Thoughts after Valentine's Day

Yesterday was Valentine's Day, the day of love. On that day people open their hearts to people they love. In words or deeds they reveal their message in three magic words. To the spiritually inclined love has no gender orientation. It conveys a feeling of oneness, of friendship untainted by any thought of physical gratification. Sacrifice is its banner and self-giving its theme. Like a spring it gushes out from a source unspoiled by banal impulses and spreads out its coolness for many people to enjoy.

These statements paraphrase St. Paul's discourse on love. He says: "Love is patient, kind, without envy, is not boastful nor arrogant…" The saint further says that love never ends and does not seek its own interests, that it overcomes anger and is happy with the truth, that it forgives and believes and hopes in all things. In sum, love is the quintessence of all that's good and desirable in a human heart.

With all such qualifiers, how is love expressed? The apostle St. Stephen who prayed for forgiveness for those who stoned him to death was an exemplar of a real lover. Blessed Mother Teresa who kissed the oozing wounds of lepers was another authentic lover. The young men and women who left behind their fathers and mothers, siblings and kins (and even sweethearts) to spread the word of God - these too were lovers of the first order. And of course the greatest of all lovers is the One who proclaimed his love in Calvary.

What of the young whose ideas of love evoke the fire of roses and the aroma of wine? With stars in their eyes and serenades in their hearts, are they great lovers too? It depends. If they measure up to St. Paul's abstractions on love, they could be great lovers. Their obsession may zero in on the opposite sex. It may be driven by a physical impulse, yet the sacredness of this feeling is no less diminished, and their desire is no less sublime. Desiring intimacy with the person of opposite sex is a God-given desire, hence it is something spiritual, part of God's scheme of things. Sexual love, the Church says, is something good provided it is practiced within the walls of matrimony. Procreation is its purpose but even this in no way denigrates the sexual dimension of the relationship.

This point is stressed by Pope John Paul II in his Love and Responsibility where he underscores the need for instilling in youth sexual morality based on a three dimensional concept of love. Love, he says, is an expression of personal responsibility, responsibility to another human being and responsibility to God. The Pope explains that two persons in love should never use each other for his or her own gratification. Each should exercise his own freedom freely towards the other and the encounter of two freedoms is the "substance of love". If the lovers simply want to use each other their relationship would fall short of being authentic love because there would be no giving but taking, no self-sacrifice but self-satisfaction. The self, unable to understand its imperfection, can never attain the wholeness derived from mutual surrender of selfhoods.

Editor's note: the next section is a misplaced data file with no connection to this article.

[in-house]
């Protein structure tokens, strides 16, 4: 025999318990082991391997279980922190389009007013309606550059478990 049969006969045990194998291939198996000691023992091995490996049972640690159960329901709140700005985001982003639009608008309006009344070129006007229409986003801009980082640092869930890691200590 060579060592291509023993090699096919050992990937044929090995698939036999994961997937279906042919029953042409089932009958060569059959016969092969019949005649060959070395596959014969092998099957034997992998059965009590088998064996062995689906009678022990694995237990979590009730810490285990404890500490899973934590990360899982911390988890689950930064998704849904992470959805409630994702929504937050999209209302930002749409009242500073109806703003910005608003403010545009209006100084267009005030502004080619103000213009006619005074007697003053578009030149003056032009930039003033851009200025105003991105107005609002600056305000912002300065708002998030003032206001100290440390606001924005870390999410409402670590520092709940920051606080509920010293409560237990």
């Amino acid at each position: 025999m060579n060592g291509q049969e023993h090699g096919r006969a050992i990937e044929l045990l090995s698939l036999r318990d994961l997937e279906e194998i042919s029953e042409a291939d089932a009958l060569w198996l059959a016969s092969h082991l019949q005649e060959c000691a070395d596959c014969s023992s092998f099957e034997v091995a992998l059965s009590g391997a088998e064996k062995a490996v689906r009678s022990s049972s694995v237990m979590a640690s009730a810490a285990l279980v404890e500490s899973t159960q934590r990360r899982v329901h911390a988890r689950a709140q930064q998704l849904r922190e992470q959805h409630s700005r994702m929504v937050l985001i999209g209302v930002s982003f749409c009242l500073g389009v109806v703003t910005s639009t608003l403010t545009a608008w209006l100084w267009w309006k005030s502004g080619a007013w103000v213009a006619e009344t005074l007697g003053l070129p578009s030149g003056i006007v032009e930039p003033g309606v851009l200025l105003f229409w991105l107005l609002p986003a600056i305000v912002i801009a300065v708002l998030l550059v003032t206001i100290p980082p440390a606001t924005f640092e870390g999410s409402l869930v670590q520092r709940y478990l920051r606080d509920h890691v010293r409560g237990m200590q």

In the context of Pope John Paul's idea of love, how do the love affairs of present day youth stand? Are these expressions of their responsibility towards themselves and towards God? If these affairs are mere empty cravings for emotional fulfillment or physical enjoyment, they are deficient of the Pope's measure of love. But if these are ventures into the realm of mutual self-donation, freely given and freely accepted, done with procreative and unitive intentions, these are the kind of relationship the Holy Father wants.

Dining and drinking and dancing are mere social responses to mass minds at Valentine's day. Many of these may have ended as ecstatic moments in some private places, but that is of no moment as long as these happenings fall within the context of St. Paul's concept of love as search for truth, or of Pope John's measure of responsibility to self, to the other person, and to God.

If these events fall short of these yardsticks they were nothing but bacchanalian revelries empty of import and damaging to the lovers themselves.
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